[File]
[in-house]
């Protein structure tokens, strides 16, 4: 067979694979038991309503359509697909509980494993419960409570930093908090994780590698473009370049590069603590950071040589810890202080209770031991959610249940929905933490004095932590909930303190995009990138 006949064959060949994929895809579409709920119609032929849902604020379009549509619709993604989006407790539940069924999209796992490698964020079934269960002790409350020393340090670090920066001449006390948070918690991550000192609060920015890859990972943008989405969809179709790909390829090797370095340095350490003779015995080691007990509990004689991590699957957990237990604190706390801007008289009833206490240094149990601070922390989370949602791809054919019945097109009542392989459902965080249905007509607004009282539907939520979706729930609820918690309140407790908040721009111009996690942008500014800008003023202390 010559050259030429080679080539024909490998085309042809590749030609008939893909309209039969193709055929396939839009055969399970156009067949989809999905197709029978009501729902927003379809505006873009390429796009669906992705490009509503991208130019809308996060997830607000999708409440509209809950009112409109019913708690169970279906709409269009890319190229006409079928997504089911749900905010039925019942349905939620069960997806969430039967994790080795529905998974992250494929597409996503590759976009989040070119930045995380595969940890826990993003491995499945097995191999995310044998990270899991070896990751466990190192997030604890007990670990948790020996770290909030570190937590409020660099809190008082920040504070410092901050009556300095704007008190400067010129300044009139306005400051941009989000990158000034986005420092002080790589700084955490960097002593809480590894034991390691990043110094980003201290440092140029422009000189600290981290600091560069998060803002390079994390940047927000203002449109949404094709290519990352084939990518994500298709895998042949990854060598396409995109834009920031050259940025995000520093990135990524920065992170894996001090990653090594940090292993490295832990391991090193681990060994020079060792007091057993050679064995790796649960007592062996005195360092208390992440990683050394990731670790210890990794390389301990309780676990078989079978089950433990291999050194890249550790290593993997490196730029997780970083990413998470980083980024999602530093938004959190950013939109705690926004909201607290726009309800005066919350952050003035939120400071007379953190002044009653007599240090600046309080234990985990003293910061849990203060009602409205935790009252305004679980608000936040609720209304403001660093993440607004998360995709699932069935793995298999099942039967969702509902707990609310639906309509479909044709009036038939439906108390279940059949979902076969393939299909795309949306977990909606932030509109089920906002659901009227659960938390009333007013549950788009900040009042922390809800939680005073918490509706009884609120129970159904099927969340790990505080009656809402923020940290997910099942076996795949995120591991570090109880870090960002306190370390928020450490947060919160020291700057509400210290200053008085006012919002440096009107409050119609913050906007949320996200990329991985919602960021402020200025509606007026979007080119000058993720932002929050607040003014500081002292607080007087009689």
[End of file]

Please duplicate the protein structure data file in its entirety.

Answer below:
[in-house]
């Protein structure tokens, strides 16, 4: 067979694979038991309503359509697909509980494993419960409570930093908090994780590698473009370049590069603590950071040589810890202080209770031991959610249940929905933490004095932590909930303190995009990138 006949064959060949994929895809579409709920119609032929849902604020379009549509619709993604989006407790539940069924999209796992490698964020079934269960002790409350020393340090670090920066001449006390948070918690991550000192609060920015890859990972943008989405969809179709790909390829090797370095340095350490003779015995080691007990509990004689991590699957957990237990604190706390801007008289009833206490240094149990601070922390989370949602791809054919019945097109009542392989459902965080249905007509607004009282539907939520979706729930609820918690309140407790908040721009111009996690942008500014800008003023202390 010559050259030429080679080539024909490998085309042809590749030609008939893909309209039969193709055929396939839009055969399970156009067949989809999905197709029978009501729902927003379809505006873009390429796009669906992705490009509503991208130019809308996060997830607000999708409440509209809950009112409109019913708690169970279906709409269009890319190229006409079928997504089911749900905010039925019942349905939620069960997806969430039967994790080795529905998974992250494929597409996503590759976009989040070119930045995380595969940890826990993003491995499945097995191999995310044998990270899991070896990751466990190192997030604890007990670990948790020996770290909030570190937590409020660099809190008082920040504070410092901050009556300095704007008190400067010129300044009139306005400051941009989000990158000034986005420092002080790589700084955490960097002593809480590894034991390691990043110094980003201290440092140029422009000189600290981290600091560069998060803002390079994390940047927000203002449109949404094709290519990352084939990518994500298709895998042949990854060598396409995109834009920031050259940025995000520093990135990524920065992170894996001090990653090594940090292993490295832990391991090193681990060994020079060792007091057993050679064995790796649960007592062996005195360092208390992440990683050394990731670790210890990794390389301990309780676990078989079978089950433990291999050194890249550790290593993997490196730029997780970083990413998470980083980024999602530093938004959190950013939109705690926004909201607290726009309800005066919350952050003035939120400071007379953190002044009653007599240090600046309080234990985990003293910061849990203060009602409205935790009252305004679980608000936040609720209304403001660093993440607004998360995709699932069935793995298999099942039967969702509902707990609310639906309509479909044709009036038939439906108390279940059949979902076969393939299909795309949306977990909606932030509109089920906002659901009227659960938390009333007013549950788009900040009042922390809800939680005073918490509706009884609120129970159904099927969340790990505080009656809402923020940290997910099942076996795949995120591991570090109880870090960002306190370390928020450490947060919160020291700057509400210290200053008085006012919002440096009107409050119609913050906007949320996200990329991985919602960021402020200025509606007026979007080119000058993720932002929050607040003014500081002292607080007087009689």